Davos review: investor sustainability anyone?

Why was the potential role of investors virtually absent from Davos when it has been leading the way on many of the issues?

From a sustainable investment perspective, this year’s World Economic Forum (WEF) in Davos, Switzerland was more remarkable for what was not discussed – at least in public session – than for what was. In all fairness, the WEF did coincide perfectly with three spectacular and virtually simultaneous diversionary events in the global financial world: widespread and vertiginous drops in virtually all of the developed world equity markets; the bailing out of several major global banks by sovereign wealth funds from the Gulf and Asia; and Société Générale’s spectacular $7bn loss, ostensibly at the hands of a single rogue trader. Understandably, all three events created a major distraction from the formal agenda and dominated corridor and cocktail party conversations. Not that sustainability themes were entirely absent from the WEF, however. Al Gore and Bono (covering climate change and global poverty, respectively) headlined a breakfast with the somewhat breathless title of: “A Unified Earth Theory: Combining Solutions to Extreme Poverty.” Unfortunately for readers of this magazine, however, virtually all of the emphasis was on government, regulation, and corporates, with the current and potential role of investors virtually absent.Given the overall WEF theme of “The Power of Collaborative Innovation”, I found this particularly odd. A speech or two from representatives of the largest investor collaboration in history, the $40 trillion Carbon Disclosure Project, would not have been amiss.
Global water issues also got their fifteen minutes in the sun. UN Secretary General Ban Ki-Moon and the CEO’s of Pepsi, Nestle, and Dow Chemicals all played a useful role in highlighting both the scale and strategic importance of the challenge. Most importantly, so did actor Matt Damon, whose personal foundation is contributing to some promising clean water initiatives in sub-Saharan Africa. PepsiCo gave the term “Pepsi Challenge” a new and socially productive twist by announcing an $8 grant for clean water initiatives. The grant will be shared by Columbia University’s Earth Institute and Matt Damon’s charity, H20 Africa.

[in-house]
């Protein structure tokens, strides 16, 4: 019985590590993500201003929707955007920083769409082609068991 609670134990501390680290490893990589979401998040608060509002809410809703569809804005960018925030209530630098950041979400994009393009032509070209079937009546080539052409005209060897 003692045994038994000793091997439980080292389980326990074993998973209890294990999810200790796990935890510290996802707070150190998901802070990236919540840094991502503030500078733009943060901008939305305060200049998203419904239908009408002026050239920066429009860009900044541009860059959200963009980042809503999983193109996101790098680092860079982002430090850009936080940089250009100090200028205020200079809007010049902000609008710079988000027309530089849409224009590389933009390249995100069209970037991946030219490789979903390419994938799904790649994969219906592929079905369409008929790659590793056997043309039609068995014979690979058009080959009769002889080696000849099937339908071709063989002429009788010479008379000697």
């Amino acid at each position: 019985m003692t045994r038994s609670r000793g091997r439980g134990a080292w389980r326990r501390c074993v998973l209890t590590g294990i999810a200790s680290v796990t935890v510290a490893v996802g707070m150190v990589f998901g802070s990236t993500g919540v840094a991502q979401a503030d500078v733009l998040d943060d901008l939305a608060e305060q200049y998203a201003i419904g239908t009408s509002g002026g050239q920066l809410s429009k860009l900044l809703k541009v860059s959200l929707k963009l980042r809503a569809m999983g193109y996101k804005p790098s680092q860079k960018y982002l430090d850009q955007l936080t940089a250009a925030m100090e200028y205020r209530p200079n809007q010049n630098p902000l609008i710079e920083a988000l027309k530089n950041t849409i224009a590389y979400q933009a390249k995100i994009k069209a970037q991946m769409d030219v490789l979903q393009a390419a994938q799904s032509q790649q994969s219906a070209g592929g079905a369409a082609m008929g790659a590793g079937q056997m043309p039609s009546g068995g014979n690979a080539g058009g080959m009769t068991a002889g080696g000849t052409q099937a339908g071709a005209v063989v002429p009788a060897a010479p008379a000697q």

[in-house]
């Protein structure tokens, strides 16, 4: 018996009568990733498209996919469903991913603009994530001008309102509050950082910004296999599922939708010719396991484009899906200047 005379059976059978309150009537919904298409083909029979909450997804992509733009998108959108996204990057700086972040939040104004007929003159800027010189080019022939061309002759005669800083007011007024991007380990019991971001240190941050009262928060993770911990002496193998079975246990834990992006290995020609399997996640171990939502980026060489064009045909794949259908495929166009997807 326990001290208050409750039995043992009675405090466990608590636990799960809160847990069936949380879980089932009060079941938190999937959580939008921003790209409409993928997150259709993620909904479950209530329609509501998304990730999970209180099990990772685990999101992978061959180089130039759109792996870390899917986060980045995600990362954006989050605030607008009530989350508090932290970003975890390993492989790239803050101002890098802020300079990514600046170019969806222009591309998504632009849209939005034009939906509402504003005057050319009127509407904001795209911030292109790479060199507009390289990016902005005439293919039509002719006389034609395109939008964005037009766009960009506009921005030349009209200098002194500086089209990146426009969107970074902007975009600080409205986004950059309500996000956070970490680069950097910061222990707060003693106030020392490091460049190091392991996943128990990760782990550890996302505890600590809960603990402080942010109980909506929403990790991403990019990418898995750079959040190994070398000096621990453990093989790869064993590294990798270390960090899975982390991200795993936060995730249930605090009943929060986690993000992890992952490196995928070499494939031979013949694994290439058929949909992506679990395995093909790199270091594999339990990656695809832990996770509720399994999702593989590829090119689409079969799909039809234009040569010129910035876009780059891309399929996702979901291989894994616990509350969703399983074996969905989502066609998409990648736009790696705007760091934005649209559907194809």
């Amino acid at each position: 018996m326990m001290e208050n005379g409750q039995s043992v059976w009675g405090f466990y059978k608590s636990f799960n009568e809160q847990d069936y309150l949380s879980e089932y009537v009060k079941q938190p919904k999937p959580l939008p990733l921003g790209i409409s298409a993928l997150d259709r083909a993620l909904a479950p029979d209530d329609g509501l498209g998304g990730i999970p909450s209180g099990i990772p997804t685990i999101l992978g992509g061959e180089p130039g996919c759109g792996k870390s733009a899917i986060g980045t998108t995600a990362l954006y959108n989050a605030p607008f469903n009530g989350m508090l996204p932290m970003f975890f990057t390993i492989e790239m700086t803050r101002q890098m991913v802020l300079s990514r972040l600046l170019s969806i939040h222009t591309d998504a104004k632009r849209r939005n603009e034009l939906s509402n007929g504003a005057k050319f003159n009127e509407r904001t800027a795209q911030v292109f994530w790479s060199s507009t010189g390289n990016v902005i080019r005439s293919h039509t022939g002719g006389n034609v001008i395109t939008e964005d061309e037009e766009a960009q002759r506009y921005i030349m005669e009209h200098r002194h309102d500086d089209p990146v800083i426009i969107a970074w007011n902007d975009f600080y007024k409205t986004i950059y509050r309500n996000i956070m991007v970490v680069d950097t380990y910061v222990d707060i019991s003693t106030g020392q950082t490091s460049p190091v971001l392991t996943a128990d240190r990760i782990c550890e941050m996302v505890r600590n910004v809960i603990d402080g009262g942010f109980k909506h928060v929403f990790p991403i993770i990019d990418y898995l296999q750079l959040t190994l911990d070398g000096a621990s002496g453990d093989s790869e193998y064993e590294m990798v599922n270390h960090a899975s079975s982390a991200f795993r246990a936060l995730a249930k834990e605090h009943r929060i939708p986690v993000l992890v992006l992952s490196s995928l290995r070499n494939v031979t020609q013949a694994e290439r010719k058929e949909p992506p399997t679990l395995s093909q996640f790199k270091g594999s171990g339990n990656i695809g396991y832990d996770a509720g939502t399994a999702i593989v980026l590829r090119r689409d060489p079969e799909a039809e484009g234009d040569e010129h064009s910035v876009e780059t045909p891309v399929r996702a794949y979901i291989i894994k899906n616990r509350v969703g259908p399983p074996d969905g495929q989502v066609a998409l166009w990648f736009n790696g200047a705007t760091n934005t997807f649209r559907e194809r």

My personal favorite at the WEF, however, was Bill Gates’ highly publicized speech proposing what amounts to a new world order which he called “creative capitalism.” Apparently it’s now conceivable that the private sector could possibly be engaged in helping tackle global sustainability problems – and make a profit in the

bargain. Who could have guessed? What a novel idea! I would argue that Mr. Gates has been beaten to the punch on this by innumerable previous initiatives, including the Global Compact, the UN Principles for Responsible Investment, the Access to Medicines Index, the Base of the Pyramid Index, and literally dozens of other, similar initiatives around the world with which he seems to have little or no familiarity. Be that as it may; the real tragedy of Mr. Gates’ remarks is the fact that his own personal family foundation has over $33bn in assets, and he has already explicitly dismissed the idea that any of it could be reviewed for negative social or environmental impacts, quite apart from using it as a catalyst for positive change. (I make an enormous distinction here between the investment of foundation’s principal or corpus on the one hand and its stellar grantmaking activities on the other – typically 5% of the former. Unfortunately, the foundation – and virtually all of its peer group – make precisely the same distinction – to a fault. The two halves of the organization are, literally, two solitudes.) The empirical stock market evidence suggests that this lack of incorporating ESG insights and research into their investment strategies may well be causing foundations to leave risk-adjusted financial returns on the table.What may be even worse, they are also leaving positive program impact on the table as well. Apparently, old investment habits die hard.
Sovereign wealth funds were, of course, another major topic of discussion, at Davos, in both public and private sessions. Once again, however, no one joined up the dots and acknowledged that the funds could improve both their financial returns and their image by adopting responsible investment strategies, and thereby possibly defuse or preempt the deep suspicion with which many of them are currently viewed in the West.
In short, sustainability concerns seemed to me to get somewhat shorter shrift at Davos this year than last. Perhaps that means that global conditions are improving faster than I thought, and further discussion is unnecessary.
At the risk of sounding excessively curmudgeonly, I will close with a wonderful quote from Professor Henry Mintzberg, one of the world’s leading business strategy and management gurus: “Davos is the place where the same bunch who spend 51 weeks a year creating all these problems join with the rest of us to spend one week trying to figure out how to solve them.”
Dr. Matthew Kiernan is founder & chief executive of Innovest Strategic Value Advisors